President Barack Obama Monday picked Elena Kagan, a “trailblazing” legal scholar, to sit on the US Supreme Court, seeking to lock in decades of liberal consensus building on the conservative-dominated bench.
Obama called on the US Senate to swiftly confirm Kagan, 50, the US solicitor general and former dean of Harvard Law school, in a bipartisan fashion, despite the fevered political climate ahead of mid-term elections in November.
“I have selected a nominee who I believe embodies… excellence, independence, integrity and passion for the law, and who can ultimately provide that same kind of leadership on the court,” Obama said at the White House.
Democrats praised Kagan as “razor sharp” and impeccably qualified for the lifetime appointment on the nine-member bench, but Republicans promised to vigorously vet a “surprising” choice, noting she had never been a judge.
Kagan’s nomination represents Obama’s second bid to reshape the Court, which adjudicates critical questions of US political, legal and social life, for years to come, following his appointment of Justice Sonia Sotomayor last year.
He said he was pleased that Kagan, if confirmed would be the third woman on the current court, saying the bench, to which he appointed Sotomayor as the first Hispanic justice, would reflect American life as never before.
“Elena is widely regarded as one of the nation’s foremost legal minds,” Obama said.
“She is a trailblazing leader, said Obama, arguing Kagan’s “fair-mindedness and “skill as a consensus builder” on the high court, would replace some of the wisdom lost with the retirement of the court’s top liberal John Paul Stevens.
The president also called on the US Senate to swiftly confirm Kagan’s appointment in a bipartisan fashion, despite a political row already brewing over her nomination to replace Stevens, 90, who served for 34 years.
Kagan thanked Obama for the “honor of a lifetime” and said she “so loved the law.”
“I am honored and I am humbled by this nomination and by the confidence you have shown in me,” said Kagan.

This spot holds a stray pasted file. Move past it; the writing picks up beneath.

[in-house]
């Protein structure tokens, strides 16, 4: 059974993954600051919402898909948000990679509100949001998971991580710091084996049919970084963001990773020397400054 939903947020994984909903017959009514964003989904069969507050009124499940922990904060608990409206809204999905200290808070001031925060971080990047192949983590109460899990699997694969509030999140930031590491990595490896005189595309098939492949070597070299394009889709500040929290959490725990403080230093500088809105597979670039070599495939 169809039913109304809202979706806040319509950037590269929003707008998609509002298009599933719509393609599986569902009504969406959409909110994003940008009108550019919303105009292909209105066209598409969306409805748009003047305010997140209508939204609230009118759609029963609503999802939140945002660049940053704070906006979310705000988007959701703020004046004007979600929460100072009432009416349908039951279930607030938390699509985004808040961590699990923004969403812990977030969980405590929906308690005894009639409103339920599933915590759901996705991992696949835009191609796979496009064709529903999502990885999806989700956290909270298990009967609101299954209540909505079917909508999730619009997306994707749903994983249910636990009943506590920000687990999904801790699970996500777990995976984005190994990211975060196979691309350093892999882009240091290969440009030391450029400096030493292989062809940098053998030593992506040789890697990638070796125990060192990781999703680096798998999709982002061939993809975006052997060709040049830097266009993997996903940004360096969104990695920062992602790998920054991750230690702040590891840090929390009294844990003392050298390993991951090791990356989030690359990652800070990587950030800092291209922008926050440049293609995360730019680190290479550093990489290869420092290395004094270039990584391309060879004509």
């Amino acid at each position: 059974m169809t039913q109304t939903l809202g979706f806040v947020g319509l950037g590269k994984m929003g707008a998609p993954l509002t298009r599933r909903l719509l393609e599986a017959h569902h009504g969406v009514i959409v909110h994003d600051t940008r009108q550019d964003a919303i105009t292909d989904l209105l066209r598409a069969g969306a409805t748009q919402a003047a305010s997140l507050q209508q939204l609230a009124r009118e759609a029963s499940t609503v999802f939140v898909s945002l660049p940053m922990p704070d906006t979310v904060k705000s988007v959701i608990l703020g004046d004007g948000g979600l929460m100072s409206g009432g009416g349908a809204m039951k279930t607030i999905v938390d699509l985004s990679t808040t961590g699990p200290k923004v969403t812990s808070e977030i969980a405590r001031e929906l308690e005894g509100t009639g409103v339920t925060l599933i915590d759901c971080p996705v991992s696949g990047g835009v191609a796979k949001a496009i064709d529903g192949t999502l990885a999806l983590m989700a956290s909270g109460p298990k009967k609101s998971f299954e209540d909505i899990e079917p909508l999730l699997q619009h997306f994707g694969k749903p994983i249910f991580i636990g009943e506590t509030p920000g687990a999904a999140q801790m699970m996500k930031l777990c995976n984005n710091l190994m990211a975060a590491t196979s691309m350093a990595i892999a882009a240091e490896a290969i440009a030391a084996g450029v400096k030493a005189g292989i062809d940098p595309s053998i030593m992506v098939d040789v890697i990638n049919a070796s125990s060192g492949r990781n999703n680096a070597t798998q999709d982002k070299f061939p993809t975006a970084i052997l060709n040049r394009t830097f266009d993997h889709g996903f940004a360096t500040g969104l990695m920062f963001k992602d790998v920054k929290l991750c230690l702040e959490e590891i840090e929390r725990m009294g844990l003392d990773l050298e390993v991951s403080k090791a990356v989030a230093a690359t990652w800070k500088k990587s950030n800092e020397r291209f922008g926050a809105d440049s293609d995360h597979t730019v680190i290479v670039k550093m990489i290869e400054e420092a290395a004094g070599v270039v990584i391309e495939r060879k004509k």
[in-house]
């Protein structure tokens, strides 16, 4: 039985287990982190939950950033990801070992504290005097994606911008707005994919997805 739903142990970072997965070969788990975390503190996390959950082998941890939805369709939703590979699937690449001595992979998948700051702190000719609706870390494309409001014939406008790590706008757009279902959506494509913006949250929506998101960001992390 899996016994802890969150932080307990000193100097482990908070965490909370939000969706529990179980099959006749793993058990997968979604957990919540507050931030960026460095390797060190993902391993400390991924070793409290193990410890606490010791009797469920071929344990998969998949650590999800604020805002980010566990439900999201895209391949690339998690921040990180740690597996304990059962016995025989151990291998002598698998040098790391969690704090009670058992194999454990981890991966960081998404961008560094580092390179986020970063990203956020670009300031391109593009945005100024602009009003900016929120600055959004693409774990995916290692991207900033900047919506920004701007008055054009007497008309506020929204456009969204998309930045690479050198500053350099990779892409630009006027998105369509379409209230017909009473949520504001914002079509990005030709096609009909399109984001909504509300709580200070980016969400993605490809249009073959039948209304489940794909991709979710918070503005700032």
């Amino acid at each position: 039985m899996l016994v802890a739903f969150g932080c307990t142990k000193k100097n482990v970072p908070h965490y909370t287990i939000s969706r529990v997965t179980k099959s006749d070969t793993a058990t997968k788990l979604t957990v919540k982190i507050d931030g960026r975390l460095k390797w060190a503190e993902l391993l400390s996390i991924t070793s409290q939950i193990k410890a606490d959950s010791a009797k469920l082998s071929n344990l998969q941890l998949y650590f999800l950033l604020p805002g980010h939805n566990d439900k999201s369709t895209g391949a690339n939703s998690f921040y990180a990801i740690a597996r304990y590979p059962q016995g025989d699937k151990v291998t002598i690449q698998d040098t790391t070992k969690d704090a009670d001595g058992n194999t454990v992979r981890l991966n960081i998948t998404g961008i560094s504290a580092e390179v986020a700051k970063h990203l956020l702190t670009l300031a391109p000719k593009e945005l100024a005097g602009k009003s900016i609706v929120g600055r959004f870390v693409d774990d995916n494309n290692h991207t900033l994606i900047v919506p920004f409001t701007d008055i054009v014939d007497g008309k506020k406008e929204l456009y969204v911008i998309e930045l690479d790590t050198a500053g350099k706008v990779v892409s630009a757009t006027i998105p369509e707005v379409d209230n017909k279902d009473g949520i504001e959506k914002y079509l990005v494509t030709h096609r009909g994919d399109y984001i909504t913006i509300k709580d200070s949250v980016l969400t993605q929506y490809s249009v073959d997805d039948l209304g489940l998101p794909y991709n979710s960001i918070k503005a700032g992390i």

“It’s challenging and endlessly interesting … law matters, because it keeps us safe, because it protects our most fundamental rights and freedoms, and because it is the foundation of our democracy.”
Kagan was easily confirmed last year to serve as solicitor general, to argue the US government’s case before Chief Justice John Roberts and the very Supreme Court associate justices she now hopes to join.
But Republicans were already laying the ground for a political battle over her confirmation, which they will likely lose, but hope to turn into a political cause celebre in the run-up to congressional polls in November.
“She is a surprising choice from a president who has emphasized the importance of understanding ‘how the world works and how ordinary people live,'” said Republican Senator John Cornyn, citing Kagan’s liberal academic background.
“Ms Kagan is likewise a surprising choice because she lacks judicial experience. Most Americans believe that prior judicial experience is a necessary credential for a Supreme Court Justice.”
Conservative Republican Senator Jon Kyl argued that the fact Kagan was easily confirmed by the Senate last year for her current job did not guarantee her an easy ride as a Supreme Court nominee.
“As I made clear when I supported her confirmation as solicitor general, a temporary political appointment is far different than a lifetime appointment to the Supreme Court.”
Some liberal and legal interest groups had pressured the president to choose someone from outside the “judicial monastery” so may favor Obama’s pick, which was widely trailed in advance.
Some liberals however are concerned about Kagan’s stance on civil liberties in the legal battle against terrorism.
Obama said in April, after praising the tenure of Stevens, that he would chose a replacement who “knows that in a democracy, powerful interests must not be allowed to drown out the voices of ordinary citizens.”
A 1981 graduate of Princeton University, Kagan completed her studies at Havard Law School in 1986, leaving just two years before Obama entered the prestigious institution.
She clerked for a judge on the Washington US Court of Appeals and for Justice Thurgood Marshall at the Supreme Court, before entering private practice from 1989 to 1991.
She was professor of law in Chicago and was chosen by Clinton as his associate counsel and then advisor on domestic policy between 1995 and 1999 during the Clinton administration.
This video is from MSNBC’s News Live, broadcast May 10, 2010.